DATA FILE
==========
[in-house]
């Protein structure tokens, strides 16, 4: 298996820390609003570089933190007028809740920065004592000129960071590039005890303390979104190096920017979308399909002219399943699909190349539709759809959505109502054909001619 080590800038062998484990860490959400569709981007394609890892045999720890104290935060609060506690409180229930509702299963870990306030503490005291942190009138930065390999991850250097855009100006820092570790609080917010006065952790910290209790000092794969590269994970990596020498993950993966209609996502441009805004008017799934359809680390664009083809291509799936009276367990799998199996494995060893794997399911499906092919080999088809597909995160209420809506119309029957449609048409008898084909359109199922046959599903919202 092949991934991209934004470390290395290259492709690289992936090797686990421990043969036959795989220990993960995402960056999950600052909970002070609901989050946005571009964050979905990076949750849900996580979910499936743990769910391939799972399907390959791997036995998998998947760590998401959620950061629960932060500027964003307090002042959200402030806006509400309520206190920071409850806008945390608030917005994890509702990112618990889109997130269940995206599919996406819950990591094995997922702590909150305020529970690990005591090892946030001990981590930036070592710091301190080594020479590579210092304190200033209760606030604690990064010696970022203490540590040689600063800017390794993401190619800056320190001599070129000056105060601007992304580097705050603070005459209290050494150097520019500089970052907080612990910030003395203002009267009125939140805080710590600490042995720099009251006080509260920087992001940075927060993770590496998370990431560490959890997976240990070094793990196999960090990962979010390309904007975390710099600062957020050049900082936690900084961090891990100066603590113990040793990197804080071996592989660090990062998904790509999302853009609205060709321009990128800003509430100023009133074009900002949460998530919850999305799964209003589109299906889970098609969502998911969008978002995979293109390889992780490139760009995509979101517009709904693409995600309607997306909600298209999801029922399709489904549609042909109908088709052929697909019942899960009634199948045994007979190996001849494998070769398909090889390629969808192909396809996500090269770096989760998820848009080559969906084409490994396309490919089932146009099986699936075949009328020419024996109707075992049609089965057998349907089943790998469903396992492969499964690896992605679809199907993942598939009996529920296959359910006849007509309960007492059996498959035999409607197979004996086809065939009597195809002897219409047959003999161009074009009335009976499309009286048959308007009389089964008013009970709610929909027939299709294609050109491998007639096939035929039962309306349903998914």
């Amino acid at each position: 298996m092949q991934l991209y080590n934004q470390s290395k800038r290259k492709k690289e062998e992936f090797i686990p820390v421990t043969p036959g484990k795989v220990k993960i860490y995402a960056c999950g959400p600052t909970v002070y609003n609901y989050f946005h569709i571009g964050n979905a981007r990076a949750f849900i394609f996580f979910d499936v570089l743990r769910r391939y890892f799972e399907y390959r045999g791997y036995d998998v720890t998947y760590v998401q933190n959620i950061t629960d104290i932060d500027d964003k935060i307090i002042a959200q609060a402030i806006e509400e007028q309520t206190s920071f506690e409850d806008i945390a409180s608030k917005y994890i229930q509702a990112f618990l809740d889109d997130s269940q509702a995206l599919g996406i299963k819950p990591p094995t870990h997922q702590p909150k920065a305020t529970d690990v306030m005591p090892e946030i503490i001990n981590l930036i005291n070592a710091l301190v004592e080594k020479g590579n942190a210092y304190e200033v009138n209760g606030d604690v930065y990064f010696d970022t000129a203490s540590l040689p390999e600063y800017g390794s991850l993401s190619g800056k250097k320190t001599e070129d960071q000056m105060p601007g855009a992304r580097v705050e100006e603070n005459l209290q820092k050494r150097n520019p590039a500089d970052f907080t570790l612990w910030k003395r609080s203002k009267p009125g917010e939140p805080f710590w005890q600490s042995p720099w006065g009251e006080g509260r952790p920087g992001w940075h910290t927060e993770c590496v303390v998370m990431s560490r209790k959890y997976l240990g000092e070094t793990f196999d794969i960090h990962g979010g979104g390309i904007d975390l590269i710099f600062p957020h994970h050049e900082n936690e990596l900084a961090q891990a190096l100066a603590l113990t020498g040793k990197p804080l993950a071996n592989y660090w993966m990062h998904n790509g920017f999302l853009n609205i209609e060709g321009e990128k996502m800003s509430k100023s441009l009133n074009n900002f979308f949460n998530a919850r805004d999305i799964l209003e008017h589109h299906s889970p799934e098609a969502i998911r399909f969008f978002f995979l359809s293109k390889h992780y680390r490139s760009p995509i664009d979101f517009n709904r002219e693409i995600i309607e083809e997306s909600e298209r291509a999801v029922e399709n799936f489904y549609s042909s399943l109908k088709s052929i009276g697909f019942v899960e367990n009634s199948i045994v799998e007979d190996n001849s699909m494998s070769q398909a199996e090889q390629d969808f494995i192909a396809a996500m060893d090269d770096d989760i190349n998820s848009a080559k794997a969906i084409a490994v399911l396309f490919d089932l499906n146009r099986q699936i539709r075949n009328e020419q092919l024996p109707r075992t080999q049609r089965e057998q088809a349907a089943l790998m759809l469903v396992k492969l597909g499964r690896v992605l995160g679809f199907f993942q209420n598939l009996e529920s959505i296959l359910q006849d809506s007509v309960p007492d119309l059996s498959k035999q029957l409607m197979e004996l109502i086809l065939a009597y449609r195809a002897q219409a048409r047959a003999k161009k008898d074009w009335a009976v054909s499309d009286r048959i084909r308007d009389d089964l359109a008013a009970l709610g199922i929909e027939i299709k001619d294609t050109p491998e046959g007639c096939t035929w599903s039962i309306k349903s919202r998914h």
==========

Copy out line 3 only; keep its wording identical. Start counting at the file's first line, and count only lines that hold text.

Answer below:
């Amino acid at each position: 298996m092949q991934l991209y080590n934004q470390s290395k800038r290259k492709k690289e062998e992936f090797i686990p820390v421990t043969p036959g484990k795989v220990k993960i860490y995402a960056c999950g959400p600052t909970v002070y609003n609901y989050f946005h569709i571009g964050n979905a981007r990076a949750f849900i394609f996580f979910d499936v570089l743990r769910r391939y890892f799972e399907y390959r045999g791997y036995d998998v720890t998947y760590v998401q933190n959620i950061t629960d104290i932060d500027d964003k935060i307090i002042a959200q609060a402030i806006e509400e007028q309520t206190s920071f506690e409850d806008i945390a409180s608030k917005y994890i229930q509702a990112f618990l809740d889109d997130s269940q509702a995206l599919g996406i299963k819950p990591p094995t870990h997922q702590p909150k920065a305020t529970d690990v306030m005591p090892e946030i503490i001990n981590l930036i005291n070592a710091l301190v004592e080594k020479g590579n942190a210092y304190e200033v009138n209760g606030d604690v930065y990064f010696d970022t000129a203490s540590l040689p390999e600063y800017g390794s991850l993401s190619g800056k250097k320190t001599e070129d960071q000056m105060p601007g855009a992304r580097v705050e100006e603070n005459l209290q820092k050494r150097n520019p590039a500089d970052f907080t570790l612990w910030k003395r609080s203002k009267p009125g917010e939140p805080f710590w005890q600490s042995p720099w006065g009251e006080g509260r952790p920087g992001w940075h910290t927060e993770c590496v303390v998370m990431s560490r209790k959890y997976l240990g000092e070094t793990f196999d794969i960090h990962g979010g979104g390309i904007d975390l590269i710099f600062p957020h994970h050049e900082n936690e990596l900084a961090q891990a190096l100066a603590l113990t020498g040793k990197p804080l993950a071996n592989y660090w993966m990062h998904n790509g920017f999302l853009n609205i209609e060709g321009e990128k996502m800003s509430k100023s441009l009133n074009n900002f979308f949460n998530a919850r805004d999305i799964l209003e008017h589109h299906s889970p799934e098609a969502i998911r399909f969008f978002f995979l359809s293109k390889h992780y680390r490139s760009p995509i664009d979101f517009n709904r002219e693409i995600i309607e083809e997306s909600e298209r291509a999801v029922e399709n799936f489904y549609s042909s399943l109908k088709s052929i009276g697909f019942v899960e367990n009634s199948i045994v799998e007979d190996n001849s699909m494998s070769q398909a199996e090889q390629d969808f494995i192909a396809a996500m060893d090269d770096d989760i190349n998820s848009a080559k794997a969906i084409a490994v399911l396309f490919d089932l499906n146009r099986q699936i539709r075949n009328e020419q092919l024996p109707r075992t080999q049609r089965e057998q088809a349907a089943l790998m759809l469903v396992k492969l597909g499964r690896v992605l995160g679809f199907f993942q209420n598939l009996e529920s959505i296959l359910q006849d809506s007509v309960p007492d119309l059996s498959k035999q029957l409607m197979e004996l109502i086809l065939a009597y449609r195809a002897q219409a048409r047959a003999k161009k008898d074009w009335a009976v054909s499309d009286r048959i084909r308007d009389d089964l359109a008013a009970l709610g199922i929909e027939i299709k001619d294609t050109p491998e046959g007639c096939t035929w599903s039962i309306k349903s919202r998914h």